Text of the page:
Sunflower Bean Set to Return with “Twentytwo in Blue,” a Second Album Made For Today
Blue, as Julia Cumming of Brooklyn’s Sunflower Bean points out, is something of a “loaded color.” The word is of course often synonymous with sadness-certainly blues music isn’t known for its laughs. But blue is also the United Nations’ internationally recognized color of peace; the stripe in the rainbow on the Pride flag that represents serenity; and the “emotional color” of Sunflower Bean’s upcoming sparkling second album, Twentytwo in Blue. “We definitely don’t want it to come across as a sad record,” explains Cumming. “Blue is kind of hopeful, and we wanted to explore that color with this record.” The new LP by vocalist and bassist Cumming, drummer Jacob Faber and guitarist and vocalist Nick Kivlen is many things: rousing, romantic, topical, empathetic and insightful. But defeatist it’s not.
All three band members will in fact be 22 when Twentytwo in Blue is released in March of 2018, almost two years and two months after Sunflower Bean’s hazy, charming debut LP, Human Ceremony. They were two momentous years for the trio, who’ve now toured the world multiple times over on headlining stints and as support for indie rock essentials like DIIV, Best Coast, The Vaccines, Pixies and Wolf Alice.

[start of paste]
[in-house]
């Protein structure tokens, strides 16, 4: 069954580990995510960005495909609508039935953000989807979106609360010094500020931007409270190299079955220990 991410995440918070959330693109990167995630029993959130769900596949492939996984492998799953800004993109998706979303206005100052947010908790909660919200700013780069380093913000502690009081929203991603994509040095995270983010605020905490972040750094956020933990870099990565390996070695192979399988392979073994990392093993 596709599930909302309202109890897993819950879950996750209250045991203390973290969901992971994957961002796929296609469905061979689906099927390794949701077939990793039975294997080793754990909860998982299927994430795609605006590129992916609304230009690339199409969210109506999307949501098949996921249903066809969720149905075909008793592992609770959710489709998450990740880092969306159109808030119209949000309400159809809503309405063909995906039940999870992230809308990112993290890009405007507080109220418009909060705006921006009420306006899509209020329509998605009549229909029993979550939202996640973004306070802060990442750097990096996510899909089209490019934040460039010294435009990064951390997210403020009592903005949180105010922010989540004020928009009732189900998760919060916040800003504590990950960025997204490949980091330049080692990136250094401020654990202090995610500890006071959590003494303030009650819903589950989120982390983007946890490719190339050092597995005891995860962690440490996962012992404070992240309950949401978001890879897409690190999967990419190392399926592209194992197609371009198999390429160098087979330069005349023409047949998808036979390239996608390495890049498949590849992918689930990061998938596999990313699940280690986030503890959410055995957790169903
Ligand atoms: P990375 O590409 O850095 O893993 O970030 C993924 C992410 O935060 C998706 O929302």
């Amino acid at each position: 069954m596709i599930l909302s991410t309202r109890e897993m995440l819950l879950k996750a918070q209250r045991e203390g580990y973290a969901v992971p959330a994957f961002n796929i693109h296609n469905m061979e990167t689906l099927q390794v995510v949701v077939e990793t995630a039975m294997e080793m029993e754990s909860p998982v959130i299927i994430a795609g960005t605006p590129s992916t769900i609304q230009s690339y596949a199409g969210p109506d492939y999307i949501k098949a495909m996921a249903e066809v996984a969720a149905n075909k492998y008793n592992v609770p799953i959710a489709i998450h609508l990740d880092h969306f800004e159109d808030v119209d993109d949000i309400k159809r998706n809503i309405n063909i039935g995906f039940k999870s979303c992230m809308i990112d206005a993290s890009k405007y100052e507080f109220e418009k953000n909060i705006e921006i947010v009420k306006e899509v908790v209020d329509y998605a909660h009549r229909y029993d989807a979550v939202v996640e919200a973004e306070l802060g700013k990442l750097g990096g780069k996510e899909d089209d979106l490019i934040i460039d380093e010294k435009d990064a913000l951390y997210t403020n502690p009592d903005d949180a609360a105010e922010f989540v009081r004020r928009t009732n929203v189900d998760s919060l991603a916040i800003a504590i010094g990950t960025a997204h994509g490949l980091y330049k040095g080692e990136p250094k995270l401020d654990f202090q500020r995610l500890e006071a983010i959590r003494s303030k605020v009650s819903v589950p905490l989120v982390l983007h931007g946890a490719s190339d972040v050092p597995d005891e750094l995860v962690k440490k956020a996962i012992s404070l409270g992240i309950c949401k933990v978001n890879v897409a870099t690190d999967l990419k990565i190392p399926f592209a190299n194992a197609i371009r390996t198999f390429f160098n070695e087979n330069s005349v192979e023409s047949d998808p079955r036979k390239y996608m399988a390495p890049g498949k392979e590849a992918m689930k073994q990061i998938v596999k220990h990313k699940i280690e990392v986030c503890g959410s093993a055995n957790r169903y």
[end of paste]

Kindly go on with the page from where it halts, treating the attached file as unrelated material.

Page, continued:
Soon enough, the creative juices were flowing. “By mid-December we were already back in Jacob’s basement on Long Island just working on ideas,” recalls Kivlen. Once again, the band collaborated with longtime producer and champion Matt Molnar (Friends) and engineer Jarvis Taveniere (Woods), while new to the creative team this time was Jacob Portrait (Unknown Mortal Orchestra), on board as co-producer and mixer. “He and Matt kind of worked hand in hand to take the record to the next level,” says Cumming.
If there was a ragged beauty in the gauzy, groovy wall of sound of Human Ceremony and its predecessor, the 2015 EP Show Me Your Seven Secrets, there’s a new directness to these songs, a product of the band’s growing maturity and the insanity of the times we’re in. Twentytwo in Blue is a record made by millennials in solidarity with their own-the most progressive, even revolutionary generation we’ve ever seen. Is it, sonically, a record that suits might call “more accessible”? It’s not hard to imagine the band picking up new disciples because of it. But while Sunflower Bean welcome anyone to the party, unlike our president they’re not concerned so much with the size of a crowd as with connecting with every person in it. “I think one word that always comes to mind when I think about this record is lovable,” says Cumming. “I think we all really want the record to be lovable. I want the songs to be something that someone can get attached to, and have be a part of them. Because that’s what I look for in songs myself, and that’s the kind of experience we want to give to others. It’s cherished by us, and we just want to share that with people, and communicate that with people.